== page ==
Thalassa, Thalassa! The Imagery of the Sea

Thalassa, Thalassa!
The Imagery of the Sea

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This show challenges us with a singular landscape, the sea, in works of art from the 19th century to the present. What role have artists played in fashioning its imagery? How do they express our desire to preserve its mysteries and beauties?

At the point where art history and the history of science and culture meet, the exhibition makes plain how artists have depicted or anticipated the series of upheavals that have redefined our perception of the sea, that immense territory that extends from the shore to the watery depths. At a time when we are increasingly conscious of the role we humans are playing in undermining ecosystems, and maritime borders are causing a number of conflicts, the past sheds light on the present.

The layout of the show is meant to suggest a narrative, from Romanticism to realism, from Symbolism and Surrealism to contemporary art. Visitors will discover that their emotional and aesthetic relationship to the natural world is anchored in a history of images and in a series of formal inventions. On the first and second floors of the museum, three themes are examined in turn, first in the past and then in the present, i.e., shores, depths, and finally abysses.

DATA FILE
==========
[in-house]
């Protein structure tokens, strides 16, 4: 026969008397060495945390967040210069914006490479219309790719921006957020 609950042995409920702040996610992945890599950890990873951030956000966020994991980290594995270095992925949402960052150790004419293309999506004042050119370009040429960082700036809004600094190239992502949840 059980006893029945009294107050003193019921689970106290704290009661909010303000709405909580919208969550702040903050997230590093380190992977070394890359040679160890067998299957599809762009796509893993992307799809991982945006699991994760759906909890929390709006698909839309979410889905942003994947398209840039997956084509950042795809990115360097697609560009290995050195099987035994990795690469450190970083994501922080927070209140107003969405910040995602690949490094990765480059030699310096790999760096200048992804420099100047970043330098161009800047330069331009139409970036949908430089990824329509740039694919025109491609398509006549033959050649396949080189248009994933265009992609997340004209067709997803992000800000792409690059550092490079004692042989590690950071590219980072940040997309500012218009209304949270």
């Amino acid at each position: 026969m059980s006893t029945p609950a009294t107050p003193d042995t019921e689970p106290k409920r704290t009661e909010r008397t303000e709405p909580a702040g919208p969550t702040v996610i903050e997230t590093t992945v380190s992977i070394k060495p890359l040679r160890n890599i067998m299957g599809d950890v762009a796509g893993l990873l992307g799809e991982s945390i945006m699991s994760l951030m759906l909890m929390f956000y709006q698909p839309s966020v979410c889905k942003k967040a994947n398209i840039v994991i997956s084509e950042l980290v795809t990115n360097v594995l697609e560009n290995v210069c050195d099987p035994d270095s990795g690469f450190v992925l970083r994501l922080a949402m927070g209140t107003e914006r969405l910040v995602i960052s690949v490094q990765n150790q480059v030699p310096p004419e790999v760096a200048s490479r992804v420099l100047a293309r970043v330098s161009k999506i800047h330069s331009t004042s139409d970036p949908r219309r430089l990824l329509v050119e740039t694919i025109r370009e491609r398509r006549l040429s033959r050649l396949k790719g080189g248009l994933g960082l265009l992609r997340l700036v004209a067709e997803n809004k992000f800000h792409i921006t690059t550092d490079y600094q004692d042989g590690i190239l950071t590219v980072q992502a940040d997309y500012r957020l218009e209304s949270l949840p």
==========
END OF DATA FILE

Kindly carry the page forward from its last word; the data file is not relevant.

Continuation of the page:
The show features works by a wealth of artists, including Louis Ducros, Eugen von Ransonnet-Villez, Arnold Böcklin, François Bocion, Ary Renan, Bolesław Biegas, Alphonse Osbert, Jean-Francis Auburtin, Alexandre Séon, Georges Clairin, Albert Marquet, René-Xavier Prinet, Félix Vallotton, Maurice Pillard – Verneuil, Jean Painlevé, Pierre Boucher, Germaine Martin, Man Ray, Max Ernst, Pascal-Désir Maisonneuve, Lubaina Himid, Caroline Bachmann – Stefan Banz, François Burland, Sandrine Pelletier, Margaret and Christine Wertheim, and Yael Bartana.

This event has been made possible by many generous loans from private collections and public institutions, in Europe (Ajaccio’s Palais Fesch; Lyon’s Musée des Beaux-Arts; Paris’s Musée d’Orsay, Petit Palais, and Musée de la Vie romantique; Vienna’s Naturhistorisches Museum Wien; and Baden-Baden’s Museum Frieder Burda), and in Switzerland (Geneva’s Ariana and Musée d’art et d’histoire, Lausanne’s Musée cantonal vaudois de zoologie, Musée historique, and Collection de l’Art brut; the Kunst Museum Winterthur; and Kunstmuseum St. Gallen).

Curators of the exhibition: Danielle Chaperon, Professor of French Literature, University of Lausanne, and Catherine Lepdor, Chief Curator, MCBA

Publication: to coincide with the exhibition, a richly illustrated publication has been published by Éditions Octopus, edited by Danielle Chaperon and Catherine Lepdor, 2024, 192 pp.

Public opening

Thursday 3 October 2024, from 6.00 pm

Partner

With the support of